Caterpillar Inc. is a assuming a 20 percent reduction in sales for 2009, and 50-plus percent reduction in profits. Perhaps the scariest thing in this morning’s earnings report:

We expect 2009 will be the weakest year for economic growth in the postwar period. We are expecting recessionary conditions to persist in most of the world throughout the year, with no growth in the world economy.

So, don’t get your hopes up.

The other day I posted a list of bullet points to look for in this morning’s earnings release. Let’s revisit:

  • Access to financing: Caterpillar had buyers for a bunch of bonds in December, and its credit rating ensures it has access to as much financing as it may need.
  • Order backlog: Plunged in the fourth quarter and ended the year at $14.7 billion, well below the year-end 2007 level of $17.8 billion. Demand for giant mining trucks is easing, but customers are primarily delaying orders rather than canceling them.
  • Commodities: Prices are down across the board, which is pinching much of Cat’s customer base. Steel prices hurt Cat last year but presumably that’ll be less of an issue this year.
  • Labor: 20,000 jobs gone by the end of the first quarter of 2009.
  • Infrastructure: Cat called stimulus plans a step in the right direction, but didn’t expect to see much improvement to Cat’s bottom line until late in 2009.
  • Green energy: Didn’t see anything here, but it could come up in the conference call.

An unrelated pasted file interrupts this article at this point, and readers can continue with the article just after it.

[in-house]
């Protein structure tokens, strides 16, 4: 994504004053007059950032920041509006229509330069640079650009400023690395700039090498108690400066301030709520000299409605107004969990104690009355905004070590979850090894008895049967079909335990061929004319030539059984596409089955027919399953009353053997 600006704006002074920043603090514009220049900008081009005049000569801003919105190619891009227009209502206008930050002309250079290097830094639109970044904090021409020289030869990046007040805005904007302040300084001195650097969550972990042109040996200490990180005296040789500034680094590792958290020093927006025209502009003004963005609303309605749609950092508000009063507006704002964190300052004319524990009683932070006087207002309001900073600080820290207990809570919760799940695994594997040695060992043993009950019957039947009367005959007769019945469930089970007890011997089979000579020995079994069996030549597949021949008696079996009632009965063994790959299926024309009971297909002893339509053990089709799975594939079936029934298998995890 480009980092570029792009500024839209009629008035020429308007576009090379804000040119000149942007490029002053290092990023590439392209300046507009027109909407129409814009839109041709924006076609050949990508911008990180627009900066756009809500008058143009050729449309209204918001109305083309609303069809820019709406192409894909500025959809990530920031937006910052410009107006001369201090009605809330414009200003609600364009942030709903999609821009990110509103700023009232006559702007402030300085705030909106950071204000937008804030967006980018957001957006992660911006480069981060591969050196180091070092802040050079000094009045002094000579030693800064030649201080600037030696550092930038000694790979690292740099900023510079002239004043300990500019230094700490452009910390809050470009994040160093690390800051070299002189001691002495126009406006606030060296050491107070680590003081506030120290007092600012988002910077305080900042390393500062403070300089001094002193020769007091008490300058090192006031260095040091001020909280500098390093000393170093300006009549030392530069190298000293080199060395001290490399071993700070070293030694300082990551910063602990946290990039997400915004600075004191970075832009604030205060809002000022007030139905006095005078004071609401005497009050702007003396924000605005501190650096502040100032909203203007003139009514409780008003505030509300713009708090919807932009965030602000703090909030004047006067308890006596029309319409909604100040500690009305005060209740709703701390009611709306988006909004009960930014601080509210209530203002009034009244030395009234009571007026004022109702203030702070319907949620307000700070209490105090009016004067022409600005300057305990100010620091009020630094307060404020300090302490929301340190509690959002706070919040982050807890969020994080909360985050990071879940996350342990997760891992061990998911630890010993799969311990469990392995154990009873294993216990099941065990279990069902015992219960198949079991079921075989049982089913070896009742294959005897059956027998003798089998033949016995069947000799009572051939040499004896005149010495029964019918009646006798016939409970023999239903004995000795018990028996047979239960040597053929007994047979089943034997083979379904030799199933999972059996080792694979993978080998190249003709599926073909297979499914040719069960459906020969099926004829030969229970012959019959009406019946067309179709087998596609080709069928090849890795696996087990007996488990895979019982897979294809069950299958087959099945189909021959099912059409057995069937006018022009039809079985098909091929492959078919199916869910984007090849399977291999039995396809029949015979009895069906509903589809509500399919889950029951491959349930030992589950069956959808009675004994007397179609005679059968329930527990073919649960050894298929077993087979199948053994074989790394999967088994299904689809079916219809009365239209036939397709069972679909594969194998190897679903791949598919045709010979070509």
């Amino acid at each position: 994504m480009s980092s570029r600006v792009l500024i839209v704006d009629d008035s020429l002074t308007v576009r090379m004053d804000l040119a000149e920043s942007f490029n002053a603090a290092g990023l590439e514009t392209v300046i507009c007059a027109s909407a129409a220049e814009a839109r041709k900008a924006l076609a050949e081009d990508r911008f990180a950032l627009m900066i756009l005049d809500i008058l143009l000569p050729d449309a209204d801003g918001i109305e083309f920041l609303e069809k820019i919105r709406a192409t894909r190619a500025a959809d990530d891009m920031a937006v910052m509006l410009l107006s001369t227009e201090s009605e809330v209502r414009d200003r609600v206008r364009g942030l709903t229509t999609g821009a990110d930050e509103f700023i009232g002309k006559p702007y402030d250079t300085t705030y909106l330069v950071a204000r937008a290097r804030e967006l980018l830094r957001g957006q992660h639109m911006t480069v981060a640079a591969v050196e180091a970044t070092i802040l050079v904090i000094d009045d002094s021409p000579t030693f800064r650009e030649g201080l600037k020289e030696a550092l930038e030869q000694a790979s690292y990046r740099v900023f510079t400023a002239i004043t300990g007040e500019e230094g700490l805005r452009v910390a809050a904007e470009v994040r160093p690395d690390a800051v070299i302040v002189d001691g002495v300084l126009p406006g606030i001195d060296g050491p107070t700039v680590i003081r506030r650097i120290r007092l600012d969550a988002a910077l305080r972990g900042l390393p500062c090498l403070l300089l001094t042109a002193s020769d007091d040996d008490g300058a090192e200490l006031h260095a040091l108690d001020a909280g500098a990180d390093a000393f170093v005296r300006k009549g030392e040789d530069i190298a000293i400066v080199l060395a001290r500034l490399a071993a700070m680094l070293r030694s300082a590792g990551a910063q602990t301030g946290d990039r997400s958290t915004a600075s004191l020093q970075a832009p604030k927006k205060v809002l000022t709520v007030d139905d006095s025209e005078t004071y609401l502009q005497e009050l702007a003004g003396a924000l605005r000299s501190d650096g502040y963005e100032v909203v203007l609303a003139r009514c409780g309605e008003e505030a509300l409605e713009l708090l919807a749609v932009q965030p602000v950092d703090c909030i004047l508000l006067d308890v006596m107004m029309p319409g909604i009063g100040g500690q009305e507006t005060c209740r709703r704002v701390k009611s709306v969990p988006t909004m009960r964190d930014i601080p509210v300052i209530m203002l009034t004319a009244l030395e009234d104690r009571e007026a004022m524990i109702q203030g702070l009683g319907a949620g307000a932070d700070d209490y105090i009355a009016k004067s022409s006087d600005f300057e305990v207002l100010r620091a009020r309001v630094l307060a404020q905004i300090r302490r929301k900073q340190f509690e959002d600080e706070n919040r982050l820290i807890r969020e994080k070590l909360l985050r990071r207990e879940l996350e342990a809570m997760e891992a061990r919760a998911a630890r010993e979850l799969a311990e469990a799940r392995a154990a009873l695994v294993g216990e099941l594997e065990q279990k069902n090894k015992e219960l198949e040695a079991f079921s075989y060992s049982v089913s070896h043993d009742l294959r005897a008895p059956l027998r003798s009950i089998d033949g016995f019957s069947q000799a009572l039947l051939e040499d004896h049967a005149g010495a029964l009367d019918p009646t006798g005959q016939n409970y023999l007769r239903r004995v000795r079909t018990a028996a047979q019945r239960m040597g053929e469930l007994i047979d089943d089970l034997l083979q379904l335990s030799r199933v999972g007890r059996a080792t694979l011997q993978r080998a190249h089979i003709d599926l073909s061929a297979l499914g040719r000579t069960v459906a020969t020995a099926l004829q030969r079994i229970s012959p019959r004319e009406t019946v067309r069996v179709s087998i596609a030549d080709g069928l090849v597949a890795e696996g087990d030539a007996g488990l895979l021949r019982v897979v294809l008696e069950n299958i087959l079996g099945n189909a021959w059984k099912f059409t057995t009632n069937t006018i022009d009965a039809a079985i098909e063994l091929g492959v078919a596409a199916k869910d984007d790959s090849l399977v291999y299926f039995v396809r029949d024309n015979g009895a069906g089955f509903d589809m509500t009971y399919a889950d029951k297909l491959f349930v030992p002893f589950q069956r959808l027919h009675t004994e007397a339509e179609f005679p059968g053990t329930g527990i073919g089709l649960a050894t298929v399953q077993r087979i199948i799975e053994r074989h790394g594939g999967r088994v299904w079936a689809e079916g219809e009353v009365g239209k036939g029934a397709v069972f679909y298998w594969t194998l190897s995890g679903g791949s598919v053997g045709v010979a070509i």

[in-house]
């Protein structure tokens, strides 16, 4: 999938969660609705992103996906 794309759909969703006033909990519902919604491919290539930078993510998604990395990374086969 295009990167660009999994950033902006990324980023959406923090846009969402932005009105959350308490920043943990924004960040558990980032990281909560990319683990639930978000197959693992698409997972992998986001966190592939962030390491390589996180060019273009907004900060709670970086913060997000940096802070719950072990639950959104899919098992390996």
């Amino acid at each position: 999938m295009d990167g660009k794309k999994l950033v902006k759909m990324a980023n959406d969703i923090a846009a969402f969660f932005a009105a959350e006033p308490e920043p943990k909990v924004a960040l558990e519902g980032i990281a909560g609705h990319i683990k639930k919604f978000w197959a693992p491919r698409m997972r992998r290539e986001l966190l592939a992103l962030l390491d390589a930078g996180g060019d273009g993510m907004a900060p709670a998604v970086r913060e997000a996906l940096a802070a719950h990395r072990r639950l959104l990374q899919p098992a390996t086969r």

I’m at least somewhat disappointed that Caterpillar didn’t issue an earnings warning before this morning. When you expect your profits to fall by over half in the next year, investors deserve a heads-up.

A few quotes from the headlines:


“The results were worse than we were even anticipating, and we had lowered our expectations considerably,” Kristine Kubacki, a St. Louis-based analyst with Avondale Partners LLC, said in an interview. Comments about order cancellations in December “were particularly worrisome,” she said.

Note: Cat says it requested that dealers cancel some orders to avoid inventory build-up.

Wall Street Journal:

As the financial crisis has continued to worsen in recent months, Caterpillar’s ability to issue corporate bonds has been hurt. Its finance arm has been driven to offer sharply higher yields on recent bond sales to lure investors.

At least Caterpillar is finding buyers besides the U.S. government.

Disclosure: I own no shares of Caterpillar Inc.

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Tom Mangan posted at 7:06 am January 26th, 2009 |

Drill-down on Caterpillar’s 4Q/08 earnings report

Highlights cut ‘n’ pasted from today’s Caterpillar earnings release:

2008 sales:

  • Machinery and engines: $48 billion in 2008, up 14 percent from 2007.
  • Financial products: $3.28 billion in 2008, up 9 percent from 2007.
  • Machines sales: $31.804 billion, up 12 percent from 2007
  • Engines sales: $16.240 billion, up 19 percent from 2007

Q1 2009 outlook:

  • While we expect the full year of 2009 to be very challenging, profit in the first half, and particularly the first quarter, will be under severe pressure. In fact, a first-quarter loss is possible.


  • Voluntary and involuntary separations and layoffs of about 4,000 full-time production employees. Depending on business conditions, more layoffs may be required as the year unfolds.
  • Sharp declines in overtime work.
  • Several facilities have shortened workweeks, and thousands of employees have been, or will be, affected by temporary layoffs and full and partial plant shutdowns.
  • Elimination of almost 8,000 temporary, contract and agency workers.
  • Voluntary separations of about 2,500 support and management employees.
  • Additional layoffs or separations of as many as 5,000 support and management employees.